Instance of female reproductive failure due to shortage of males found in squirrels

Instance of female reproductive failure due to shortage of males found in squirrels
Alarm calls (yellow ground squirrel). Credit: Nikita Vasiliev

(Phys.org)—A pair of researchers with the Russian Academy of Sciences has found an instance of female reproductive failure that was due to a shortage of males—and because of that, a large percentage of yellow ground squirrels living near the Russian village of Dyakovka did not to get pregnant each year. In their paper published in the journal Science Advances, Nina Vasilieva and Andrey Tchabovsky describe their four year study of the little rodents and why their results suggest that traditional theories regarding females as the major factor in reproductive failure in a species, may have to be altered.

Classic sexual selection theory suggests that female reproductive success in a species is supposed to be independent of the number of available male mates, which differs markedly from the male point of view. But now that theory is being challenged by the research duo in Russia–they note that reproductive failure due to a shortage of has been found in spiders, fish and insects, but not in mammals, until now.

Over the four year study, the researchers studied a group of the in their natural environment—it is cold there and the squirrels hibernate for approximately nine months each year, each alone in a separate burrow. With most hibernating species, females emerge before the males—not so with the yellow ground squirrel—the researchers found that males emerged on average 11 days earlier than the females. They also found that the female squirrels were only receptive to mating for a few days after emerging, a very short window of opportunity for males looking to find them—the mating season for all of the squirrels in a given area was just a couple of weeks. Furthermore the researchers found no indication that the rate of female impregnation in any give season was related to her physical condition, including her age or previous number of impregnations. They noted also that because the females do not all emerge at the same time, initially there were more males around than females, but that ratio turned around as more females emerged, leading to a shortage of males.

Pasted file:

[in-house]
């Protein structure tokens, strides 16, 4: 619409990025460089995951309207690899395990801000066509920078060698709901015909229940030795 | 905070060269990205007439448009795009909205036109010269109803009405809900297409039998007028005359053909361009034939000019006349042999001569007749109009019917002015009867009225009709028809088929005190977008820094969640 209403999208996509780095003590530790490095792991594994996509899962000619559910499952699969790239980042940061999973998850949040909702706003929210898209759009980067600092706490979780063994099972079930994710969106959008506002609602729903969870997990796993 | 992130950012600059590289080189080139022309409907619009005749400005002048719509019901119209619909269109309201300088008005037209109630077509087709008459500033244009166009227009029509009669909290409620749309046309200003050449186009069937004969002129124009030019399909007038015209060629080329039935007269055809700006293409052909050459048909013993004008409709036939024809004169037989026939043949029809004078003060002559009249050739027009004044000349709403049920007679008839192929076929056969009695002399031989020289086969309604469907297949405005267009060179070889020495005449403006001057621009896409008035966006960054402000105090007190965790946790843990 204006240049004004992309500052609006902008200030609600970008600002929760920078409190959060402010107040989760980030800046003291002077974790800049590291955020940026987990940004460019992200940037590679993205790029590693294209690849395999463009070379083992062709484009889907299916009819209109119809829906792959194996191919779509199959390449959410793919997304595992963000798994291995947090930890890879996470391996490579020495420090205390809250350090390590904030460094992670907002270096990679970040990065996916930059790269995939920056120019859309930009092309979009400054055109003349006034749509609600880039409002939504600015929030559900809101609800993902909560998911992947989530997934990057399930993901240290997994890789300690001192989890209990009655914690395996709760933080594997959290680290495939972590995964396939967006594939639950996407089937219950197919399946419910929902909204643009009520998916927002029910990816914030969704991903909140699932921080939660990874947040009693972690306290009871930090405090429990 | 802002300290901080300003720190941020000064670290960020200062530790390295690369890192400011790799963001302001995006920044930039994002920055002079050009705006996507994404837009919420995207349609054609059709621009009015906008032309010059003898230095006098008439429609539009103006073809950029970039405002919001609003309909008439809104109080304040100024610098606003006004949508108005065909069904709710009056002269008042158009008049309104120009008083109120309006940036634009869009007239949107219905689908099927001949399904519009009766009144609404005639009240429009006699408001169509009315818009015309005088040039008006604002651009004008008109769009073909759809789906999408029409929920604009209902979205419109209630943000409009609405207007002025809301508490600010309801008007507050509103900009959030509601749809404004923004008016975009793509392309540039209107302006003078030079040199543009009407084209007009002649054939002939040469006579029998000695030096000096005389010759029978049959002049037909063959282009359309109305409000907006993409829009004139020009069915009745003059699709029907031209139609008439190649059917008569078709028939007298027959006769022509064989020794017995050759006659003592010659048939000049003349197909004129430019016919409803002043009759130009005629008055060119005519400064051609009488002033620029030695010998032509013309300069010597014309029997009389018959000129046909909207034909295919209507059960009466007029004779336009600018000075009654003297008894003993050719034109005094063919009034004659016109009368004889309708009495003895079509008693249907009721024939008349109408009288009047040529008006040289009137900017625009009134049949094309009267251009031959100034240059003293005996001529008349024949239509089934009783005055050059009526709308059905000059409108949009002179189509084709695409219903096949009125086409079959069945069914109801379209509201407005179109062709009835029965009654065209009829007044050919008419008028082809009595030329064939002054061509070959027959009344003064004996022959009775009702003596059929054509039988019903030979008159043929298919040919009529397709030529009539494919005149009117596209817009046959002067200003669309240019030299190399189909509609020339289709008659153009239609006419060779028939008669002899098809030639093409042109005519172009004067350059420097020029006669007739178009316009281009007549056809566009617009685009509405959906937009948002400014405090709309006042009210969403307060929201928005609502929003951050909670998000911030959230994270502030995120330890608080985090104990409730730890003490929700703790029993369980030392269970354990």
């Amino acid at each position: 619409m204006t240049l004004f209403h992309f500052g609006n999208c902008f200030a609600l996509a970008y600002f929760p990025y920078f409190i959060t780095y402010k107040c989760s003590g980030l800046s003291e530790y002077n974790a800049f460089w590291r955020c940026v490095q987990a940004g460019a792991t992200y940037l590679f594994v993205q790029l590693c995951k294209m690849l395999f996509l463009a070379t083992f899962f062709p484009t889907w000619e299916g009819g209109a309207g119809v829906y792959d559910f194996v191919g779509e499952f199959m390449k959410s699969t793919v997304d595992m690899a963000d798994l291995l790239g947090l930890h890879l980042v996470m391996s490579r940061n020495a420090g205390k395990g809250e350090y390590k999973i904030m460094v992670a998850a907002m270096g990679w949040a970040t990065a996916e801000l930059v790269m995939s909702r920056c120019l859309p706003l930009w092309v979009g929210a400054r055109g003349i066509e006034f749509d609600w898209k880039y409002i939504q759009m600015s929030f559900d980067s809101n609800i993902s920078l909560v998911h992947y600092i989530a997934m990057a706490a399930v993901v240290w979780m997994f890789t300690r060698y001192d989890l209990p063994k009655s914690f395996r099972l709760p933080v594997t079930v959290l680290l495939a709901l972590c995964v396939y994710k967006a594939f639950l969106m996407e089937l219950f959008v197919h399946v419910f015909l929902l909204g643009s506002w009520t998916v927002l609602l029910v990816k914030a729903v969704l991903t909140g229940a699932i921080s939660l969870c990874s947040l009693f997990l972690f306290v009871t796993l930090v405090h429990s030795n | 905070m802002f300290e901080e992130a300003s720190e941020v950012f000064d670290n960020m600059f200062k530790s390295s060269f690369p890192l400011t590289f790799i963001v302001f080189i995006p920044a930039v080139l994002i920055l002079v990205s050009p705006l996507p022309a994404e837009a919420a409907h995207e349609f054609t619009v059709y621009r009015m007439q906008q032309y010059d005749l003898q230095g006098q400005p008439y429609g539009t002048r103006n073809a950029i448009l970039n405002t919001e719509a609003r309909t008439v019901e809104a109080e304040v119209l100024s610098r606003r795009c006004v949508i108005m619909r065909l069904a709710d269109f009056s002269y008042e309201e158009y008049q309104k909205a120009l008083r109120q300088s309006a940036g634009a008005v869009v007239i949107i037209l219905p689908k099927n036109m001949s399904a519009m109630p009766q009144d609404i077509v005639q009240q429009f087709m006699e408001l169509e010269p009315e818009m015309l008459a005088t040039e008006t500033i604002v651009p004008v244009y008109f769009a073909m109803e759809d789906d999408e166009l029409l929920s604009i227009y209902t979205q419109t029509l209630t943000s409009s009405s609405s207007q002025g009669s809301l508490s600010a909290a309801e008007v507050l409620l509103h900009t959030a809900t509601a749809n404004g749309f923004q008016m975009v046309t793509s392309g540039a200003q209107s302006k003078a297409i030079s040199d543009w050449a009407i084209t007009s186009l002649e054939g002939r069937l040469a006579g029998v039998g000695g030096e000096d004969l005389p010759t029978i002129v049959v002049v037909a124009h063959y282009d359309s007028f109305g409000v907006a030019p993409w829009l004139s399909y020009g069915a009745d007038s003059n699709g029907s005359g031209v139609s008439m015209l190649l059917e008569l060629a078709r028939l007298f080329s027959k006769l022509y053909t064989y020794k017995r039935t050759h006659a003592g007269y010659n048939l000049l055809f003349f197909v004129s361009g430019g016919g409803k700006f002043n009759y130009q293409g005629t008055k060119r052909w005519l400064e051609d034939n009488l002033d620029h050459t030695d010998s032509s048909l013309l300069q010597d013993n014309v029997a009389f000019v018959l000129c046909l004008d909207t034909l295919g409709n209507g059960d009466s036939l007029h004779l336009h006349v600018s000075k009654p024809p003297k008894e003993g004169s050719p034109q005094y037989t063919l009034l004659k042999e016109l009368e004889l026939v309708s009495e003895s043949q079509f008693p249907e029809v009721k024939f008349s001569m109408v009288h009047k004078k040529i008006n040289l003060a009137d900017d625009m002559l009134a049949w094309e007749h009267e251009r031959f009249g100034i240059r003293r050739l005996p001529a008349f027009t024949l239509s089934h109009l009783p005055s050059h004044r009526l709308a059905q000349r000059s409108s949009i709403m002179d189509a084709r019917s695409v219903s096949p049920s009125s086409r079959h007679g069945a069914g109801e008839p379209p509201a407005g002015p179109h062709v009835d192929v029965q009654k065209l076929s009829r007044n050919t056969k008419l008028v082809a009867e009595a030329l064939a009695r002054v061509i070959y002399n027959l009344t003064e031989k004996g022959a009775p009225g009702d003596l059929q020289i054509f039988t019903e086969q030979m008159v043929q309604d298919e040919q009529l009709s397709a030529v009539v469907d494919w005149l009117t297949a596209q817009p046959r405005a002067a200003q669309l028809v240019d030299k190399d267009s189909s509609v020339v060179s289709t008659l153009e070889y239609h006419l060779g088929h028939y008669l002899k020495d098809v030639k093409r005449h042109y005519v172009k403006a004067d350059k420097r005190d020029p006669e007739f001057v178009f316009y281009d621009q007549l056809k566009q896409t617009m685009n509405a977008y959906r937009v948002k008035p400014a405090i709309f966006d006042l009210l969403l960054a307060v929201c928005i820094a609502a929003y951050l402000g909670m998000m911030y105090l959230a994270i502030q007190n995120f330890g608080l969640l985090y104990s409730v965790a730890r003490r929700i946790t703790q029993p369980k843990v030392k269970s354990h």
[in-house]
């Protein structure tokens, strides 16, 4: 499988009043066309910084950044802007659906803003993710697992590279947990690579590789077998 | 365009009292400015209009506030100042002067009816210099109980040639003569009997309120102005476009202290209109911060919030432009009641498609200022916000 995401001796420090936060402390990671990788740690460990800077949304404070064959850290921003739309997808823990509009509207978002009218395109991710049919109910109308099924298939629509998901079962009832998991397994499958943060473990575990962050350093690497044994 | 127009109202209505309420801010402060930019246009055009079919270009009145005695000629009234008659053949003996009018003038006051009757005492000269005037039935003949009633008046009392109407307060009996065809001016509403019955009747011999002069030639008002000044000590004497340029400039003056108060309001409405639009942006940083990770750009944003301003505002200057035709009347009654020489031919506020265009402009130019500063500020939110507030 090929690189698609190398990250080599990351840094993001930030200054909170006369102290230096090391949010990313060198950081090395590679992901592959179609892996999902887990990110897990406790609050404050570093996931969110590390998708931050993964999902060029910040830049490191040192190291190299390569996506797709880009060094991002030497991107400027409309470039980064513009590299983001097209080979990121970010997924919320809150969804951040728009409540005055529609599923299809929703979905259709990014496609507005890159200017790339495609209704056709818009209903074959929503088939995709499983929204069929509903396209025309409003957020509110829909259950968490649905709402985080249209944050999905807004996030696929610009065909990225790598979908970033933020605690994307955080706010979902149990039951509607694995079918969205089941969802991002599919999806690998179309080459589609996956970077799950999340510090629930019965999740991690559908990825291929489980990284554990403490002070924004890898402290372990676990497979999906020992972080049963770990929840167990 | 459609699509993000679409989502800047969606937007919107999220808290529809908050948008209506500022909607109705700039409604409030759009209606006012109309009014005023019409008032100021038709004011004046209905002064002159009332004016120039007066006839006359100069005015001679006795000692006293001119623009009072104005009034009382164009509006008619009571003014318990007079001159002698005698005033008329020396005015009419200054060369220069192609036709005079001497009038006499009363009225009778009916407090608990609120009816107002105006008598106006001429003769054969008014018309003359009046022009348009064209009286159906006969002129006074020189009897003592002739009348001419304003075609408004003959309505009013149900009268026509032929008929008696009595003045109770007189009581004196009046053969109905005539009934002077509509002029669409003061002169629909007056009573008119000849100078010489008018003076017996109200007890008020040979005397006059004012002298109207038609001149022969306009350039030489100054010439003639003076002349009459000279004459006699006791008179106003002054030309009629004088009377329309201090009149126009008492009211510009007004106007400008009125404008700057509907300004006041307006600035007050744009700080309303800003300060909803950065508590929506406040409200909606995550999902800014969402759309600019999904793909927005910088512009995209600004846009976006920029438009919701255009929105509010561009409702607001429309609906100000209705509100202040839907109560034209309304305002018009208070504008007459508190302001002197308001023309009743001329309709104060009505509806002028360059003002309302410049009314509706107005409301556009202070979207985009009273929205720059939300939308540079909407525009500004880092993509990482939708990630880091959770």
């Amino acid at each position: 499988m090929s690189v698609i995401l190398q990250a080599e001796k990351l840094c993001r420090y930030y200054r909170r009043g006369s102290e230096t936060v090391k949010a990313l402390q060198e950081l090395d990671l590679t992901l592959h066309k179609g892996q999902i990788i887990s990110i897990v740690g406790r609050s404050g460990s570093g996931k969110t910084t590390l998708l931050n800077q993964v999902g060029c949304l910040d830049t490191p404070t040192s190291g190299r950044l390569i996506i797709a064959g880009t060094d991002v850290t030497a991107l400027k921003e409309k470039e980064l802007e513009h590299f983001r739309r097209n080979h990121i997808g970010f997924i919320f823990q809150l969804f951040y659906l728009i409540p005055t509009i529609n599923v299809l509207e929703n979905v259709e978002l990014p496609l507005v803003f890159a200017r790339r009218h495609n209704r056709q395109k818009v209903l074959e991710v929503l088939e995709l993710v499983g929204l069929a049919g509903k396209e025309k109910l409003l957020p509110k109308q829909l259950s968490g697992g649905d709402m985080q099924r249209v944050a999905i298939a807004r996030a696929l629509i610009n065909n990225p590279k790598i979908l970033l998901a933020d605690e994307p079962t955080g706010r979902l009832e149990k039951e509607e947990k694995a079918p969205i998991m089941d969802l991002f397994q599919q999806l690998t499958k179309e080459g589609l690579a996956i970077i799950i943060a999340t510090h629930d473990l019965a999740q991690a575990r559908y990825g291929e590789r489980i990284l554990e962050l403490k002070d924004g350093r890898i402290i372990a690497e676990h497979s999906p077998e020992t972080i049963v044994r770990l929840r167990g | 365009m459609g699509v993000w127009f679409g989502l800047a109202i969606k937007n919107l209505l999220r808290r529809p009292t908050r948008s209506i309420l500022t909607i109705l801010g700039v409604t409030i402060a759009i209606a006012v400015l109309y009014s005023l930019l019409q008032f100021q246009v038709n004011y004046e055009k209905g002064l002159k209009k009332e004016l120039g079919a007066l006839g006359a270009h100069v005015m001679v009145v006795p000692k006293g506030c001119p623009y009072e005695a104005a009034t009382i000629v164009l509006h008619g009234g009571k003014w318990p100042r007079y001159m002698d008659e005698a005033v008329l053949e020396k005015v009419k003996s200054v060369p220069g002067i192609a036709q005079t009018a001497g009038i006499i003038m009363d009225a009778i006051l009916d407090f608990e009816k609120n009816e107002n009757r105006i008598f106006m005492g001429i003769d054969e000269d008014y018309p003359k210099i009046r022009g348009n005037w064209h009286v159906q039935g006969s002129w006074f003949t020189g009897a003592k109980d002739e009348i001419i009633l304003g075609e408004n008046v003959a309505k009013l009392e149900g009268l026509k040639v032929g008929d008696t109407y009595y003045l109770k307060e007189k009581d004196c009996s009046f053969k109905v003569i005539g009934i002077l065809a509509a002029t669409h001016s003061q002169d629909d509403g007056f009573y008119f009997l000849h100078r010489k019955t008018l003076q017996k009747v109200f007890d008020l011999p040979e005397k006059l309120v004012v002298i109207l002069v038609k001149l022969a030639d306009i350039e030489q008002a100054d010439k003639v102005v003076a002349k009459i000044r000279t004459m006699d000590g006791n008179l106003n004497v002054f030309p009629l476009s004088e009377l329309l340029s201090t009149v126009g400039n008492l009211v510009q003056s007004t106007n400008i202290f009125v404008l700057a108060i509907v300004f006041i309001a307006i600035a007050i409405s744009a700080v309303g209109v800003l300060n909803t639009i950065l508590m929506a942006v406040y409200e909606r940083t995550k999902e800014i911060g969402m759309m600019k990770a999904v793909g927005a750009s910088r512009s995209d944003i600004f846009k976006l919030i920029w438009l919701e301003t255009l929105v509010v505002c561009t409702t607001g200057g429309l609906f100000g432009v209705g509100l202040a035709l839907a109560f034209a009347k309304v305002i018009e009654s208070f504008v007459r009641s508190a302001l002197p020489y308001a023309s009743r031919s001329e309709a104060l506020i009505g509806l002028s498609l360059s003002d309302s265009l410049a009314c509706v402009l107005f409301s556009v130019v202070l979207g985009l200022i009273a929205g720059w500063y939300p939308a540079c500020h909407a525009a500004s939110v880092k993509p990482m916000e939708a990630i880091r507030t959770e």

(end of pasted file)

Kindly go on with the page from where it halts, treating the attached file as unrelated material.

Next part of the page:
The team reports that 30 to 40 percent of the studied, failed to reproduce each year. They suggest their findings likely apply to other species as well, which indicates that classical theory regarding female reproductive success, may have to be rewritten.


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More information: A shortage of males causes female reproductive failure in yellow ground squirrels, Science Advances  02 Oct 2015: Vol. 1, no. 9, e1500401. DOI: 10.1126/sciadv.1500401

Abstract
Sexual conflict theory suggests that female breeding success is strongly influenced by individual life history and environmental conditions and is much less affected by mate availability. Female mating failure due to a shortage of males remains poorly studied and understood. We present data on the effects of male availability on female breeding success in a wild colony of yellow ground squirrels (Spermophilus fulvus). A female's probability of breeding increased with the local density of males and was higher with higher male-biased operational sex ratio (OSR) but was independent of local female density, female age, and body condition, which are factors commonly assumed to influence female reproduction. The positive effect of male availability (as measured by OSR) on female breeding success was consistent across the years, and we conclude that male limitation contributes to female mating failure. This pattern, which is not commonly recorded in species with conventional sex roles, can be explained by a combination of sociodemographic and life history traits (sex differences in age of maturation, female-skewed adult sex ratio and seasonally varying OSR, solitary living at low population density, and low mobility of females combined with mate-searching tactics of males) that are not confined to S. fulvus. Our findings indicate that the role of female mating failure (due to a shortage of males) in shaping mammalian life history may be underestimated.

Journal information: Science Advances

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